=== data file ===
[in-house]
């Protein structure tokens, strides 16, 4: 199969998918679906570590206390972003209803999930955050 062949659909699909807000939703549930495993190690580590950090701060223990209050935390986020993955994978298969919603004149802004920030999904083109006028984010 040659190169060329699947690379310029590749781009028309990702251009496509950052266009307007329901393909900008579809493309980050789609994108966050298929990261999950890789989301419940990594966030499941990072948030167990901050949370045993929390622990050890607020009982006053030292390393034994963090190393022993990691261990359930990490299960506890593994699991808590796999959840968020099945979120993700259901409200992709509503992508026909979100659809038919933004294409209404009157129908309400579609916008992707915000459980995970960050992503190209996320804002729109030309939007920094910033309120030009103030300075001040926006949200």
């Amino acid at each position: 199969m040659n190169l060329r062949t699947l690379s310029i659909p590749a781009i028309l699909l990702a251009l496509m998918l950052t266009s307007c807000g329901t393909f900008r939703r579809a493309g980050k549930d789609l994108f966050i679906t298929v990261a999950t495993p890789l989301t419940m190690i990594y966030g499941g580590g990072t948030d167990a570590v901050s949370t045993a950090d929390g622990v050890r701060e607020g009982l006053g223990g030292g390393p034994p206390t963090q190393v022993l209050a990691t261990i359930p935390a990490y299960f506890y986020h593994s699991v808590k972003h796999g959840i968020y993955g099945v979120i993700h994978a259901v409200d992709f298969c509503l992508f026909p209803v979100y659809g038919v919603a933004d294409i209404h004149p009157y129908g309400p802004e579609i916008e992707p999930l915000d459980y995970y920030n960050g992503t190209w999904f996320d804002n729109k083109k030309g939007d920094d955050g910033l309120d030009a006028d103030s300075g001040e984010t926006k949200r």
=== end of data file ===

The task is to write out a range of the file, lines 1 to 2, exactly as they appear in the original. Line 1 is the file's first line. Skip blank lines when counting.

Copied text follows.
[in-house]
């Protein structure tokens, strides 16, 4: 199969998918679906570590206390972003209803999930955050 062949659909699909807000939703549930495993190690580590950090701060223990209050935390986020993955994978298969919603004149802004920030999904083109006028984010 040659190169060329699947690379310029590749781009028309990702251009496509950052266009307007329901393909900008579809493309980050789609994108966050298929990261999950890789989301419940990594966030499941990072948030167990901050949370045993929390622990050890607020009982006053030292390393034994963090190393022993990691261990359930990490299960506890593994699991808590796999959840968020099945979120993700259901409200992709509503992508026909979100659809038919933004294409209404009157129908309400579609916008992707915000459980995970960050992503190209996320804002729109030309939007920094910033309120030009103030300075001040926006949200």